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MHST 301: Introduction to Music Research and Writing

Introduction

A subject heading is a specific word or phrase used to find and organize books and articles by topic. Subject headings can be a great way to easily find things related directly to your topic.  Once you have identified a book or article that is worthwhile, look at the subject headings, and you can click directly on the subject heading to get a list of books on the same subject.

Subject headings are different from keywords in that they are specific terms assigned to a subject by an organization. For example, the Library of Congress supplies subject headings for books owned by Oberlin College (and other libraries), and the company that provides Music Index supplies subject headings for the articles indexed in that database.

Subject headings describe the content of each item in a database. Use these headings to find relevant items on the same topic.  Searching by subject headings (a.k.a. descriptors) is the most precise way to search article databases.

It is not easy to guess which subject headings are used in a given database. For example, the phone book's Yellow Pages use subject headings. If you look for "Movie Theatres" you will find nothing, as they are listed under the subject heading "Theatres - Movies."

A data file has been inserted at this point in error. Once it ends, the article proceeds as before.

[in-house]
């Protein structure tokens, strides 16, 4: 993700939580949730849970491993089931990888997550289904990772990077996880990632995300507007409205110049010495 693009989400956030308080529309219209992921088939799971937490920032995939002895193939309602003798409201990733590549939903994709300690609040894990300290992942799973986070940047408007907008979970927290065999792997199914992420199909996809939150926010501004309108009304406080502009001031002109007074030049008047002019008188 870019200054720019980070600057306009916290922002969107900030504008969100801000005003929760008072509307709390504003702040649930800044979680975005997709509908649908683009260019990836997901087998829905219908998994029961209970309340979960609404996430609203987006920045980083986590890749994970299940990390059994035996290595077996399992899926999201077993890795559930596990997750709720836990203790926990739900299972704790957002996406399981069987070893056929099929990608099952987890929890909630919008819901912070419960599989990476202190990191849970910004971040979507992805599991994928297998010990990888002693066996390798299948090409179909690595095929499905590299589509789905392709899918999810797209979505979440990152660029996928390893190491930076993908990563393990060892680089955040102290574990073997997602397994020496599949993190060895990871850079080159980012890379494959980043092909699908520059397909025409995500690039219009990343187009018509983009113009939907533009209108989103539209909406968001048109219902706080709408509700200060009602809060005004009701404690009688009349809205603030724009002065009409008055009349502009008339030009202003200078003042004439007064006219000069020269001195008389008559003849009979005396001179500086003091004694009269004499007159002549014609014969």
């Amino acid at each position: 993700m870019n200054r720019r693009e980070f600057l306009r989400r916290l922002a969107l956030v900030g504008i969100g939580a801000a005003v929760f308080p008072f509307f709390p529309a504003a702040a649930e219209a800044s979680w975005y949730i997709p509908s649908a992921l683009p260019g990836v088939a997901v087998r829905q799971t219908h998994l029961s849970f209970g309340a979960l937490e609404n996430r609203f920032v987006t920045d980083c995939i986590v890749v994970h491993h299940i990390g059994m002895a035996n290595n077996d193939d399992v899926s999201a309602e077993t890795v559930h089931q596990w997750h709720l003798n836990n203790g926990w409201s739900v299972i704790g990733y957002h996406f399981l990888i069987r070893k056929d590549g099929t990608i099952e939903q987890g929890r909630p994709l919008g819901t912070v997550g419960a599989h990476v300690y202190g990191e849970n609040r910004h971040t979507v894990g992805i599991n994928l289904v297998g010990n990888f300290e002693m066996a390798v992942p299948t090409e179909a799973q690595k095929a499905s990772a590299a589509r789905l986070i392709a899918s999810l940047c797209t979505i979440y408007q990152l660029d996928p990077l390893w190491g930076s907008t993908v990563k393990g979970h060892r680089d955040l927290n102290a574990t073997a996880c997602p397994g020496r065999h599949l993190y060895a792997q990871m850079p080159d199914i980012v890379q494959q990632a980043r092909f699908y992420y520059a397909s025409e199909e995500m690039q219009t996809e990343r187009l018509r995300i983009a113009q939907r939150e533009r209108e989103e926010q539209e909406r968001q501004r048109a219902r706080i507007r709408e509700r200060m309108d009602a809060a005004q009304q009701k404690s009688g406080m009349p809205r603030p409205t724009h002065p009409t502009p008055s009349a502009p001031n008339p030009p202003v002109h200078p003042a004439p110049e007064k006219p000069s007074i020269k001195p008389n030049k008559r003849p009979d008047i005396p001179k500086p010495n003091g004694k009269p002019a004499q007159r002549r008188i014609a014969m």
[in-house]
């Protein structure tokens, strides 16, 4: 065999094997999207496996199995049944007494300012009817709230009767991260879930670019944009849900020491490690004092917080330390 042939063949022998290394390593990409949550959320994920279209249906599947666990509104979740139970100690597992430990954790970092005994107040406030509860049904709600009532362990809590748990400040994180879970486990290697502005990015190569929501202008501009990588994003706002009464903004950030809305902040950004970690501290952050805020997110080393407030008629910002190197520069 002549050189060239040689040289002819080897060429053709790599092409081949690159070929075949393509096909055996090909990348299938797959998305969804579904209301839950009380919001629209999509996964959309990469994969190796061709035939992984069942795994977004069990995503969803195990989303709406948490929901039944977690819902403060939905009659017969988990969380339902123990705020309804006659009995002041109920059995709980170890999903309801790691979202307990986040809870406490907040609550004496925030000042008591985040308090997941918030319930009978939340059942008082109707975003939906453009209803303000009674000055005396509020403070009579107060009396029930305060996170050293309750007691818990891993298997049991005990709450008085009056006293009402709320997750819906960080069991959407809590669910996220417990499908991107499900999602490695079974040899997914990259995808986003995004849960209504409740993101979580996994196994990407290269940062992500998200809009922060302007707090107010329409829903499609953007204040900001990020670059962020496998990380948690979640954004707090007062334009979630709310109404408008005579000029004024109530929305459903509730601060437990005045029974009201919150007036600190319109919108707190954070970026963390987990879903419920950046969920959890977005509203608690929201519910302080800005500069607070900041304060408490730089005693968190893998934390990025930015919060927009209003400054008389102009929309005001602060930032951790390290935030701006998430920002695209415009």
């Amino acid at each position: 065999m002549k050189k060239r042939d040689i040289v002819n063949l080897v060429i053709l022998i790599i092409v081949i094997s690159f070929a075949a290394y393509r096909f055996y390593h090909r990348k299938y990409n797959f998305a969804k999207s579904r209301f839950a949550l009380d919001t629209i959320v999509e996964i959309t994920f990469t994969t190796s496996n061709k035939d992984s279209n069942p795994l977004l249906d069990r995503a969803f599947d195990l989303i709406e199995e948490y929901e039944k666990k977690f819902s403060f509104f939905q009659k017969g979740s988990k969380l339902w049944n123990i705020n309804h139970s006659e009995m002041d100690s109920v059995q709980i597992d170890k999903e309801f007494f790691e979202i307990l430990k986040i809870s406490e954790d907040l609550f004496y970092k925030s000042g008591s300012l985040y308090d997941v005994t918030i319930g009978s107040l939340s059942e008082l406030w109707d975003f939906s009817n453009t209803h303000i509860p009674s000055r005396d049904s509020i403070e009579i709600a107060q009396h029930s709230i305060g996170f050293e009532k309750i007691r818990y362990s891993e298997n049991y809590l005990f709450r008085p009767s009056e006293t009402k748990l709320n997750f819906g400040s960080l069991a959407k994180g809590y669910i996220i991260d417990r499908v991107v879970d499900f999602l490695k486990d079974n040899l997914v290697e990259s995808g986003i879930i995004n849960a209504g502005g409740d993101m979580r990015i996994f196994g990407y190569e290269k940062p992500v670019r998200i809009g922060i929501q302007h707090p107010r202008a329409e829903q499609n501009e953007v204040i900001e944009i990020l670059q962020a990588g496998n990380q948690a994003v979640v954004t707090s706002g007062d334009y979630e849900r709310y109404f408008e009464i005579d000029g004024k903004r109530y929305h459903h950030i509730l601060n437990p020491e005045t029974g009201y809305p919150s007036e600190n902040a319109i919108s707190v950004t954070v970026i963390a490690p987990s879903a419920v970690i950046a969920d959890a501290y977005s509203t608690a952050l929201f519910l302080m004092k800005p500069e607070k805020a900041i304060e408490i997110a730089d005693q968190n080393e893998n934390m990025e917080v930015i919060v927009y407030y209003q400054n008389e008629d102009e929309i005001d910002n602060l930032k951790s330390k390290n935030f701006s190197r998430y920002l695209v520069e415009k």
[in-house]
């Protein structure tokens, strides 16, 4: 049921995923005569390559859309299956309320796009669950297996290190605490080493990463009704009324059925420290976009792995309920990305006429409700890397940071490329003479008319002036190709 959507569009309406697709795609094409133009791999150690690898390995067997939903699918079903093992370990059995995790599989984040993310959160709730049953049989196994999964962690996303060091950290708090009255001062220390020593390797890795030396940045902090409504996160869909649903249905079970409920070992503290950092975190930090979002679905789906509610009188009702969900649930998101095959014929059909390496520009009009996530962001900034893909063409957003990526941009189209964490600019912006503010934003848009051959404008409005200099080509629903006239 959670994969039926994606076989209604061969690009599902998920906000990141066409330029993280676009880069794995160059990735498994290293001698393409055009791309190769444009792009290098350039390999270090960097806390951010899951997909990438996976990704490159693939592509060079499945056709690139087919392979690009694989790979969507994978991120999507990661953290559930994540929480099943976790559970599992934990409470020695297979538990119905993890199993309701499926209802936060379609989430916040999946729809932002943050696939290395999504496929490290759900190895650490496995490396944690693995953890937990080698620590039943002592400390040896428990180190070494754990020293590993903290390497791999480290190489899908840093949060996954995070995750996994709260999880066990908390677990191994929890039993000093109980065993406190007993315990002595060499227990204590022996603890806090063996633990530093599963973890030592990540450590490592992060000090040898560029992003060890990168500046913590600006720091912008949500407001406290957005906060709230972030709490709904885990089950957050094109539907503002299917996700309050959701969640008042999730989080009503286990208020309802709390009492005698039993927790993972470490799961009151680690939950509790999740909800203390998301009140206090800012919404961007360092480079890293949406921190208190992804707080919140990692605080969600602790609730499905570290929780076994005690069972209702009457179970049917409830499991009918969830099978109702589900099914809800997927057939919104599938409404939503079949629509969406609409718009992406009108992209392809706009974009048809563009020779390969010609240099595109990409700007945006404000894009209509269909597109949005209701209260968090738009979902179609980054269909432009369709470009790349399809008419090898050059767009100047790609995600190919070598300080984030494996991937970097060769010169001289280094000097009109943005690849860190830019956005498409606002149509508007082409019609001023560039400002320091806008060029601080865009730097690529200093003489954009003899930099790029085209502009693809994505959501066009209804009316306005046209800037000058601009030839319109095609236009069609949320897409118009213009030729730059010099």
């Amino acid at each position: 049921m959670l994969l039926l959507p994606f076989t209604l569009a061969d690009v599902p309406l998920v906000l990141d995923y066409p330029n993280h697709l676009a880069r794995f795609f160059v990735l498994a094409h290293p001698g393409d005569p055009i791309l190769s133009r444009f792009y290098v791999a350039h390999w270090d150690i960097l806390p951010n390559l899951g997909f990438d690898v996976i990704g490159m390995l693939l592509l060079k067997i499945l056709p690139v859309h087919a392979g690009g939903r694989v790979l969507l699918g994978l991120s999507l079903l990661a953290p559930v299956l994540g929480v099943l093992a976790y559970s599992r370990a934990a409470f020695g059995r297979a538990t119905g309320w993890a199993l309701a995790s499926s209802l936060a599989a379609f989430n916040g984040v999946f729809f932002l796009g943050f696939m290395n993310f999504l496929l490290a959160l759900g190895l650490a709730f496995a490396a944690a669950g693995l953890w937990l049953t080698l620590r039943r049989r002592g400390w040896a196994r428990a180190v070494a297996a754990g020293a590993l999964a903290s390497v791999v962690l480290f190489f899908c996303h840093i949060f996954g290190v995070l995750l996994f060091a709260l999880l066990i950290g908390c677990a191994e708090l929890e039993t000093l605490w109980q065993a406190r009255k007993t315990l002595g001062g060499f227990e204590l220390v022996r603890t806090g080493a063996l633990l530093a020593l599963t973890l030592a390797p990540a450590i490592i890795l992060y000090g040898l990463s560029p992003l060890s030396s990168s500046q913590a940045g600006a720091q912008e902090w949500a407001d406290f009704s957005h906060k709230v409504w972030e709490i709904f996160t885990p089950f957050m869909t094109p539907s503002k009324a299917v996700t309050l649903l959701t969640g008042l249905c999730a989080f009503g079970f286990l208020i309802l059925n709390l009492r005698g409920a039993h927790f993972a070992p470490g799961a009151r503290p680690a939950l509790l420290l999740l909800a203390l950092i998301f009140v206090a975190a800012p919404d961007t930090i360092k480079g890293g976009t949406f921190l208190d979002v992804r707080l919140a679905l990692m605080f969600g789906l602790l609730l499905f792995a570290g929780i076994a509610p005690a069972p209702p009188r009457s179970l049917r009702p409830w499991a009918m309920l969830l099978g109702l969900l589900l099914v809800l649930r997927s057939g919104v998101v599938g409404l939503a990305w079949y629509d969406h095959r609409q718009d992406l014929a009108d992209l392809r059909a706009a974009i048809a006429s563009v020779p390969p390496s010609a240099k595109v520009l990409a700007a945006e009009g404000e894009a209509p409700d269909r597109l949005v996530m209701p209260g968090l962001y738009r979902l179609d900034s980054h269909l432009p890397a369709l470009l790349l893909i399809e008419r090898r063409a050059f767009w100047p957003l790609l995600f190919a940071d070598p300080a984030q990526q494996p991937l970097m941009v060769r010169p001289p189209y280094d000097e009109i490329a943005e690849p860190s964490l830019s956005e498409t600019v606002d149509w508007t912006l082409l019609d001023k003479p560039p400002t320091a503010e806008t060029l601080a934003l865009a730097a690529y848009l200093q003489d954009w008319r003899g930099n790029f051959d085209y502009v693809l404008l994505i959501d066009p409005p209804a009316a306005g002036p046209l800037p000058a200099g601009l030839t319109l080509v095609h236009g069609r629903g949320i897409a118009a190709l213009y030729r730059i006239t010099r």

Keyword searching is how you typically search web search engines.  Think of important words or phrases and type them in to get results.

Here are some key points about each type of search:

 

Keywords

vs.

Subjects

  • natural language words describing your topic - good to start with
 
  • pre-defined "controlled vocabulary" words used to describe the content of each item (book, journal article) in a database
  • more flexible to search by - can combine together in many ways
 
  • less flexible to search by - need to know the exact controlled vocabulary term
  • database looks for keywords anywhere in the record - not necessarily connected together
 
  • database looks for subjects only in the subject heading or descriptor field, where the most relevant words appear
  • may yield too many or too few results
 
  • if too many results - also uses subheadings to focus on one aspect of the broader subject
  • may yield many irrelevant results
 
  • results usually very relevant to the topic